FAU became the first team to clinch a spot in the Final Four with a 79-76 victory over Kansas State in a thrilling Elite Eight contest Saturday at Madison Square Garden. The No. 9 seed Owls trailed 57-50 with 12 minutes remaining but rallied behind a balanced scoring effort and some clutch late defense as the No. 3 seed Wildcats went more than six minutes without a field goal late in the game.
Still, K-State managed to whittle an eight-point deficit down to a single point with 24 seconds left when Cam Carter hit a huge 3-pointer and then again on a Nae'Qwan Tomlin layup with eight seconds remaining. But Michael Forrest calmly hit 4 of 4 free throws in the final 30 seconds to keep the Owls ahead. After he drilled two with 6.9 remaining, Kansas State could not get a potential game-tying shot off.
The win continues a magical run for the Owls, who are in the NCAA Tournament for just the second time in program history. Prior to last week, the school had never won a game in any basketball postseason tournament. All of the sudden, it has reeled off four straight victories and is two wins away from becoming the worst-seeded team to ever win the national title.
Kansas State star Keyontae Johnson played just 18 minutes while battling foul trouble and could never get in a rhythm while missing long chunks of action. He fouled out with 2:44 remaining having scored just nine points. K-State guard Markquis Nowell became the second player since assists became an official stat in 1984 to post 20 points and 10 assists in back-to-back NCAA Tournament games, but it wasn't quite enough.
FAU is the third No. 9 seed since Wichita State in 2013 and Penn in 1979 to advance to the Final Four. The Owls will play the winner of Sunday's South Regional final between No. 5 seed San Diego State and No. 6 seed Creighton in Houston next Saturday.
As has been the case all season for FAU, success was a joint effort. Johnell Davis, Vladislav Goldin, Bryan Greenlee and Alijah Martin each scored between 13 and 17 points. Forrest finished with just six but hit the clutch free throws. Even Brandon Weatherspoon, who entered ninth on the team in average minutes, provided huge a huge contribution with seven points.
Davis was FAU's only player who logged more than 30 minutes as the Owls continued to use their excellent depth as an advantage. In addition to depth, free-throw shooting also stood out as a difference-making intangible in the outcome. FAU hit 18 of 22 attempts while K-State made just 12 of 18 and only 6 of 10 in the second half. The Owls finally had their first good 3-point shooting performance of the tournament by hitting 9 of 23 attempts from beyond the arc. But K-State's 10-of 22-mark was better. In the end, FAU simply outplayed its Big 12 foe down the stretch in the World's Most Famous Arena with a spot in the Final Four on the line.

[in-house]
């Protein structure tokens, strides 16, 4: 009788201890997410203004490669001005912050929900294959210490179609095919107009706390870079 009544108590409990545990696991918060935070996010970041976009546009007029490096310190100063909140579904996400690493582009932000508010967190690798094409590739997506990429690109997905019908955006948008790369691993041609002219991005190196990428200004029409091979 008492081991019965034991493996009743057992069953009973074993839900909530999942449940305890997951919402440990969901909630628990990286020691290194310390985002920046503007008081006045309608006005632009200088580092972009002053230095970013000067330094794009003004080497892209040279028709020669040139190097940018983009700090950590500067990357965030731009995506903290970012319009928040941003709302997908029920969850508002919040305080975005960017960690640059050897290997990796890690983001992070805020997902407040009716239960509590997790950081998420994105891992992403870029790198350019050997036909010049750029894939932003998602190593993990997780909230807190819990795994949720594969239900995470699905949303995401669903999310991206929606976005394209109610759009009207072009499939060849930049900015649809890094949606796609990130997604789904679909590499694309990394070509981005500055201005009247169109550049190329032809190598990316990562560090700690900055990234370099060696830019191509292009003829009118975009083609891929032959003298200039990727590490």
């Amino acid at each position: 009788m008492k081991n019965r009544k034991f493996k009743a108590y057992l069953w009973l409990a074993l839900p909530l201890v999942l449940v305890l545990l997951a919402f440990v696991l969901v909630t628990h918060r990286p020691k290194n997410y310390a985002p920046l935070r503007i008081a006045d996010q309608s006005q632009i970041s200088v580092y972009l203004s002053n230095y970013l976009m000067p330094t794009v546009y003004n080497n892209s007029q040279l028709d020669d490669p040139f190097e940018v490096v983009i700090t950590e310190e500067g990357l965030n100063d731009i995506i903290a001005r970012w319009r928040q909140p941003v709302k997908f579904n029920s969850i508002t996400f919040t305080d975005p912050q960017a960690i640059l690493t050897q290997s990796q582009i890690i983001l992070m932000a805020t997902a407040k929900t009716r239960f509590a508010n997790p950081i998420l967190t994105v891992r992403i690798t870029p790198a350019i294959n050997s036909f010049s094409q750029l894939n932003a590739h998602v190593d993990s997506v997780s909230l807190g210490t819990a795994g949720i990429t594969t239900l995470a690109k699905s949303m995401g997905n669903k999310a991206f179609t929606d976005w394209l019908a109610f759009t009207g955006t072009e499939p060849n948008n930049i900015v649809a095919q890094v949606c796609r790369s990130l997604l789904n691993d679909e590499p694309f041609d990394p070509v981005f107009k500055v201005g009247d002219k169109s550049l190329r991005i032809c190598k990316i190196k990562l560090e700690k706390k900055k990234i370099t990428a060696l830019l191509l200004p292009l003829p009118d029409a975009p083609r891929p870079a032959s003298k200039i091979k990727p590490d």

Historic run for Owls
The debate over whether FAU deserves the title of "Cinderella" is valid. The Owls are now 34-3 and would have been deserving of an at-large bid to the Big Dance even if they hadn't won the Conference USA Tournament. They are not exactly a gritty underdog like the No. 16 seed Fairleigh Dickinson team that the defeated in the second round. However, as a No. 9 seed without much basketball history, they align more closely with teams like 2018 Loyola-Chicago (a No. 11 seed) than a group like the 2022 North Carolina team that reached the Final Four as a No. 8 seed.
In terms of unexpected runs, this team belongs in the same category as the 2018 Ramblers and No. 9 seed Wichita State from 2013. Others in the class of wholly unpredictable 21st century Final Four teams are the 2011 VCU team, which was a No. 11 seed, and the 2006 George Mason team that also made it as a No. 11 seed.
When the Tar Heels made it last season and when UCLA reached the Final Four in 2021 as a No. 11 seed, there was a name on the front of the jersey that made their runs somewhat less stunning. But FAU didn't start playing Division I basketball until the 1993-94 season, and fifth-year coach Dusty May hadn't posted a 20-win season until this year. Within the context of this season alone, FAU hardly qualifies as a cutesy underdog. But within the context of college basketball history and program legacies, this among the most unlikely Final Four runs of recent tournament history.
Nowell's performance goes to waste
After racking up 20 points in 19 assists in Thursday's Sweet 16 win over Michigan State, Nowell turned in another performance for the ages with 30 points and 12 assists. But K-State went cold during a critical stretch after Nowell put the Wildcats ahead 63-57 with a 3-pointer at the 8:39 mark. The Wildcats missed their next seven shots from the floor and went nearly seven minutes without a make from anywhere except the free-throw line as the Owls flipped the game in their favor.
Another 3-pointer from Nowell with 1:47 left finally snapped the drought and brought the Wildcats within 72-69, but the game's final sequence will haunt K-State. After Forrest's free throws with 6.9 seconds left, the Wildcats had plenty of time to get a shot off. But without a timeout, the play devolved into a convoluted mess as Nowell passed to Ismael Massoud instead of looking for his own shot. FAU swarmed Massoud, who lost the ball as time expired.